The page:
Heart disease is a chronic condition that can lead to symptoms such as weakness, shortness of breath and chest pain. It is often a progressive condition that can lead to a fatal heart attack if left untreated. The bad news is that many people are not aware that they are at great risk for developing heart disease, while others already have the disease but are not aware of it. The good news, however, is that everyone can do something to protect and improve heart health, because most types of heart disease are preventable.

Know Your Risk of Heart Disease

Aging takes a toll on the body’s health, and together with the natural changes that accompany the aging process, several factors can affect the ability of the heart to function well. Other than aging, there are some risk factors people cannot alter to prevent heart disease. These include certain racial and ethnic factors, a family history of developing heart disease at an early age and menopause, all of which have been found to increase one’s likelihood of developing heart problems.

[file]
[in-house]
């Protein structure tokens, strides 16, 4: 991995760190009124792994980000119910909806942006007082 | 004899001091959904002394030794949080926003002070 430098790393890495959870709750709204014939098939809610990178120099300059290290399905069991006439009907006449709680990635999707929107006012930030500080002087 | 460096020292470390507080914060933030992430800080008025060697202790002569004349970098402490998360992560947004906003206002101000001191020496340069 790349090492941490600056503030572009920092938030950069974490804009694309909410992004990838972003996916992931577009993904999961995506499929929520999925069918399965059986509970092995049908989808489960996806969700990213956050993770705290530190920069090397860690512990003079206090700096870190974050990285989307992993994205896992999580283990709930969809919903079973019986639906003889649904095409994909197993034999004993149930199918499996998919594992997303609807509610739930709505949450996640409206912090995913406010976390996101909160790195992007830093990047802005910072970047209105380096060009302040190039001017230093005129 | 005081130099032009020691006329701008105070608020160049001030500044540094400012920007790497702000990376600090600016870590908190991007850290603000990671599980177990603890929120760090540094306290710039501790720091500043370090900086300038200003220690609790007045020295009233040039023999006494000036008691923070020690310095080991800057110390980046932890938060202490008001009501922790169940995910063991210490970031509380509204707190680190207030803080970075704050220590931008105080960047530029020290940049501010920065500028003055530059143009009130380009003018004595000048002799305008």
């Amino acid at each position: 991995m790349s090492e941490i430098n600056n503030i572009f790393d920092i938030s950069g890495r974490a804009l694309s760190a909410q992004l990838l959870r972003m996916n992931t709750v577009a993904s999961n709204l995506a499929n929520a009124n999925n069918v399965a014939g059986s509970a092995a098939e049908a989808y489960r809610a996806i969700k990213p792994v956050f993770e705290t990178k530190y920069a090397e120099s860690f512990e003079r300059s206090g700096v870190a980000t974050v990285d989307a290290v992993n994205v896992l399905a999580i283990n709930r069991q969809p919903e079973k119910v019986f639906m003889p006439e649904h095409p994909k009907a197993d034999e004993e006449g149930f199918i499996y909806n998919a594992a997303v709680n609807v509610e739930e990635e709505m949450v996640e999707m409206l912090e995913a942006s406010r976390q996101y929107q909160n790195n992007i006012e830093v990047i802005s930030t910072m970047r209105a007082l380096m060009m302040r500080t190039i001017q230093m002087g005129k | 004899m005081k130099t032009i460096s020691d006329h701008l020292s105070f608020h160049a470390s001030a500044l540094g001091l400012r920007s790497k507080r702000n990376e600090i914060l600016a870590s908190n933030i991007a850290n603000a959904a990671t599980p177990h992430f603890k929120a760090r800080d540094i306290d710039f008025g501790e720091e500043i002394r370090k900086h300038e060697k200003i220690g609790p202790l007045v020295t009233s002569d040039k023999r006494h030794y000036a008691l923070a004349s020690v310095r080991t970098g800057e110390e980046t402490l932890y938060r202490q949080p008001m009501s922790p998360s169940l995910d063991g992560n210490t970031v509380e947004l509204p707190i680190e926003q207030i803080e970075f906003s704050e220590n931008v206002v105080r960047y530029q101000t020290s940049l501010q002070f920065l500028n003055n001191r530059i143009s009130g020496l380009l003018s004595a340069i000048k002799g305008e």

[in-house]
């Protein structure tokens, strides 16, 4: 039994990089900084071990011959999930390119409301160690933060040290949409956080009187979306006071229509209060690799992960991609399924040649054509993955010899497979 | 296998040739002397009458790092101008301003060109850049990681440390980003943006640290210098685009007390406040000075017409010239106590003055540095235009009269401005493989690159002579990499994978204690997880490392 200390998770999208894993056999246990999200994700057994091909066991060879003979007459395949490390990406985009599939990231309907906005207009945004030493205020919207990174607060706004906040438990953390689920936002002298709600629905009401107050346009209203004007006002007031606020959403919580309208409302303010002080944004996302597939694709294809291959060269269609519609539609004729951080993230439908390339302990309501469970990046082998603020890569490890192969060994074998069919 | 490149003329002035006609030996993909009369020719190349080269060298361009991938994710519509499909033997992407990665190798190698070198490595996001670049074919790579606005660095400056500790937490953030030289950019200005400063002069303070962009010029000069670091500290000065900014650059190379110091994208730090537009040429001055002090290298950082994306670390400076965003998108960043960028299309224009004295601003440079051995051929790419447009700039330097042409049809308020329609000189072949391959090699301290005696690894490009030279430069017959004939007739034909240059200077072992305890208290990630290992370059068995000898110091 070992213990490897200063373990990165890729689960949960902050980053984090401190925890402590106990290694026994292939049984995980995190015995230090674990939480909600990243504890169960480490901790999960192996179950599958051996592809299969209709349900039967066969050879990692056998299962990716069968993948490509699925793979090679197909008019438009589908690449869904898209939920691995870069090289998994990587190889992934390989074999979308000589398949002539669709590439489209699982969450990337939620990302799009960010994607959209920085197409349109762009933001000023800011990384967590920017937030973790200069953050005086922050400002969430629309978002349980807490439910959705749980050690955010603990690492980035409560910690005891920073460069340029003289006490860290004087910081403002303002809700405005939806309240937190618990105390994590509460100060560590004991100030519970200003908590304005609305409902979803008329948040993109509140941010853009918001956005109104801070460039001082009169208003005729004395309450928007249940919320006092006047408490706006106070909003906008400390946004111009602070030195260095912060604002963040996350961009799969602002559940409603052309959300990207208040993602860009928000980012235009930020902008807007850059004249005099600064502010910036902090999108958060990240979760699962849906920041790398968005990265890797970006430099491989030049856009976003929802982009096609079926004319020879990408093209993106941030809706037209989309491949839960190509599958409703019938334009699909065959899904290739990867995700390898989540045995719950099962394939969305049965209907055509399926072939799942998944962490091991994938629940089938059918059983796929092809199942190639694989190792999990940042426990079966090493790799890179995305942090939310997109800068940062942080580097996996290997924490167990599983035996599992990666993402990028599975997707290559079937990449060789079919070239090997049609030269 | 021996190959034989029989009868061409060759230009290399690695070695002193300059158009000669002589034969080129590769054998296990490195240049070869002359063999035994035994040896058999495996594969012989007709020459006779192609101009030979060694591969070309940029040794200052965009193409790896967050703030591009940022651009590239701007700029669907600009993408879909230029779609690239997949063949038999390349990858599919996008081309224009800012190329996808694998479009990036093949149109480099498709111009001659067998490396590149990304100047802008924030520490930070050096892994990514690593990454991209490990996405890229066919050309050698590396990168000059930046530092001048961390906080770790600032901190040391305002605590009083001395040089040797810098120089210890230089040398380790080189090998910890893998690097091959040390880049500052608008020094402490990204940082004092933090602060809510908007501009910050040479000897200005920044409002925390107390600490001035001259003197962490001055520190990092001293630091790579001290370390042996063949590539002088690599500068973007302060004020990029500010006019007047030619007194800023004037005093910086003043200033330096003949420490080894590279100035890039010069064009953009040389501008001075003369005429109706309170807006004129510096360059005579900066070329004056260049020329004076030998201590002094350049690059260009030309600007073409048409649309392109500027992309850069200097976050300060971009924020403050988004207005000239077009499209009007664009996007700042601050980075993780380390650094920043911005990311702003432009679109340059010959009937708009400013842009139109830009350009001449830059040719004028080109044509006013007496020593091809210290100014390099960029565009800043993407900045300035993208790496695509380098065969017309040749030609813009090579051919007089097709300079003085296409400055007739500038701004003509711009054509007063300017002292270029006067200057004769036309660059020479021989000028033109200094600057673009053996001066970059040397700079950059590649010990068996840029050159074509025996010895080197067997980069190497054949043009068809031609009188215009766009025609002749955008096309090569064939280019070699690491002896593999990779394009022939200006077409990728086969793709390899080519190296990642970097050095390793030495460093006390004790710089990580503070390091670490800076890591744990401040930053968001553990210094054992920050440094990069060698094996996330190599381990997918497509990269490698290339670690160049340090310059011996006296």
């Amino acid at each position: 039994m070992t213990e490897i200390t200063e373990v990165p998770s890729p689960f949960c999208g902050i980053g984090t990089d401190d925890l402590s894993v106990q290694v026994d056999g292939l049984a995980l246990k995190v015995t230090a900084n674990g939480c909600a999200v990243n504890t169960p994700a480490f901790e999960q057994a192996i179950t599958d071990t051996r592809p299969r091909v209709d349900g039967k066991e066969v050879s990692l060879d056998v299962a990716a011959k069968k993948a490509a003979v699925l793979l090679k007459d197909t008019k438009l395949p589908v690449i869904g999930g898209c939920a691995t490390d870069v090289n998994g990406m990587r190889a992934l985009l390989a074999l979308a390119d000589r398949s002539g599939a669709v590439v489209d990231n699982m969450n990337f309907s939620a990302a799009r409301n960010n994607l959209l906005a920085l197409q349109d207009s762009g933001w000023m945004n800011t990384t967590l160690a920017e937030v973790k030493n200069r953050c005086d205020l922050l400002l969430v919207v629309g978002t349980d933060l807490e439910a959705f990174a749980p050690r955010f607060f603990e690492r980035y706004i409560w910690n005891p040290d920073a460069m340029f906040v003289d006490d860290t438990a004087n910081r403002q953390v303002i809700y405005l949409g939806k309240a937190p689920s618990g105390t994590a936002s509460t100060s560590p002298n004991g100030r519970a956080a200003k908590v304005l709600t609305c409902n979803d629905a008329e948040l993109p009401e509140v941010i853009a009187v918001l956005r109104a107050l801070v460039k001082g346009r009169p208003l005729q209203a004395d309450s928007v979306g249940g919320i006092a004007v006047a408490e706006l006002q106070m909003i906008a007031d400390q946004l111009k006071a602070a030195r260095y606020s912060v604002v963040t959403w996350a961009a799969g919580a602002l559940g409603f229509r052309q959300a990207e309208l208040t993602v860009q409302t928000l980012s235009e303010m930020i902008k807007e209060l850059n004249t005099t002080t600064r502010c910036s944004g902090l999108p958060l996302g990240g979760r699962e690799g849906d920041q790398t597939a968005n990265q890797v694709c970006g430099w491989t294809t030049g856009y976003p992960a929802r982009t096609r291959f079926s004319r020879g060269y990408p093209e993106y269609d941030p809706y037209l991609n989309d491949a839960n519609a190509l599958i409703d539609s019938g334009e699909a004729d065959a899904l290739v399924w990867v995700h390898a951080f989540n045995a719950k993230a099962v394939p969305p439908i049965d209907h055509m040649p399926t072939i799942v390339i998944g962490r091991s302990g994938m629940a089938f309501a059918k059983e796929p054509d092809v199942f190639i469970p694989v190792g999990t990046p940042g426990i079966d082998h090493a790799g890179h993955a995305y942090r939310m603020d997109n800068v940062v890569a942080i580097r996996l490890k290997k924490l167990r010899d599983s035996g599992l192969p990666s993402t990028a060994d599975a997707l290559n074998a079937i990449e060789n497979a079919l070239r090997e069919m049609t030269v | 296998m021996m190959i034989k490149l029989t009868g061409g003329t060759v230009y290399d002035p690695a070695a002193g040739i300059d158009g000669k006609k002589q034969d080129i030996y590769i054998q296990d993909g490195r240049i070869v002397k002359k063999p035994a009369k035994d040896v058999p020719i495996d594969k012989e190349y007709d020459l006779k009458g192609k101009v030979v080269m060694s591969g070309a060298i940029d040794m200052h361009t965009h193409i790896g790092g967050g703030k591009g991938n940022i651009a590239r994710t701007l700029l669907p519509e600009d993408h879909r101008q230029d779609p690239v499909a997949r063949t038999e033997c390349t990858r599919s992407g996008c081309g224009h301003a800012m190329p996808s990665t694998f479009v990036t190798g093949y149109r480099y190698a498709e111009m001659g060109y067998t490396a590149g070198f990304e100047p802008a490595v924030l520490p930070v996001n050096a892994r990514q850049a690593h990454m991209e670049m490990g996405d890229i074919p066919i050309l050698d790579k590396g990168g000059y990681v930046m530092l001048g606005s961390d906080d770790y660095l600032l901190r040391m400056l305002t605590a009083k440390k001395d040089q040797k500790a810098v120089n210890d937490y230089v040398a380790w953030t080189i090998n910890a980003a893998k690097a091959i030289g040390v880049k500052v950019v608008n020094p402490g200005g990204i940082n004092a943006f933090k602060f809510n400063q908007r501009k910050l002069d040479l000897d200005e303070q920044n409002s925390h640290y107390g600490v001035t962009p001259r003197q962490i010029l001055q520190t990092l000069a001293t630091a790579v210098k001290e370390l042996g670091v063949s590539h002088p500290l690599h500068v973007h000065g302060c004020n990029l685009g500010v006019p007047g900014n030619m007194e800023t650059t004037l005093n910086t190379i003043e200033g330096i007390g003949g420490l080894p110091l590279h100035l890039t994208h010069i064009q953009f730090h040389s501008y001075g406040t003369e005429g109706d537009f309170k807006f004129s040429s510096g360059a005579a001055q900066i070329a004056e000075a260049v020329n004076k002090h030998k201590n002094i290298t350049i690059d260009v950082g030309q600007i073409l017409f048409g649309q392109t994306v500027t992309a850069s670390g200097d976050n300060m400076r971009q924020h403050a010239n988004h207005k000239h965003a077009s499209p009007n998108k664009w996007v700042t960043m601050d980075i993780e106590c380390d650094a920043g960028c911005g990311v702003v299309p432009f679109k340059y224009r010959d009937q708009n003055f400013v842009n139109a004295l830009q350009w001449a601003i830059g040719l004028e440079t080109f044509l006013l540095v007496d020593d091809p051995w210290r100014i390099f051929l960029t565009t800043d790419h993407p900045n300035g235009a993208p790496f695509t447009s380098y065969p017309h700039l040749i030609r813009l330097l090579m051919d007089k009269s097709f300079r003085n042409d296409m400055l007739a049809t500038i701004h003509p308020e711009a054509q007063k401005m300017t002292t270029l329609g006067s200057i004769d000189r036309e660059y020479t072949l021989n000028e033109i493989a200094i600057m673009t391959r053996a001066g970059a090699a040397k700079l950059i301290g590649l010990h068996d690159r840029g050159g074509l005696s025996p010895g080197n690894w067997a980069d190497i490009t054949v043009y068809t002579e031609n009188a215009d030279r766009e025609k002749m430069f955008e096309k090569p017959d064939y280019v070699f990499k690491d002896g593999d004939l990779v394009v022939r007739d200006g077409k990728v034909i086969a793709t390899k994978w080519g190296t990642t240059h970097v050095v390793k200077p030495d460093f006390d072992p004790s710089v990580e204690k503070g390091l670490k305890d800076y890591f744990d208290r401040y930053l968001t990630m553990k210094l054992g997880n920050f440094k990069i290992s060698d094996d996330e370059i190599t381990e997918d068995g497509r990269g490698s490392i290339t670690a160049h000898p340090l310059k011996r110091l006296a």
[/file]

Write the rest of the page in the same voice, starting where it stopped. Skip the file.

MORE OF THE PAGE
Aside from these non-modifiable risk factors, there are several other risk factors that people can change or control to improve their chances of maintaining a healthy heart. These include:

  • cigarette smoking
  • overweight/obesity
  • physical inactivity
  • high blood pressure (hypertension)
  • high cholesterol
  • diabetes (high blood sugar)

Research shows that having one or more of these risk factors can increase one’s risk of developing heart disease. Aside from these, other possible risk factors include:

  • chronic stress
  • moderate to heavy alcohol intake
  • sleep apnea
  • hormone replacement therapy (HRT)
  • high dose birth control pills

More recent research has added new risk factors, which need more investigation:

  • High levels of C-reactive protein (CRP) in the blood, which indicates inflammation in the walls of the arteries. It also signals metabolic syndrome, which features a combination of high blood sugar, high cholesterol, high blood pressure, and obesity.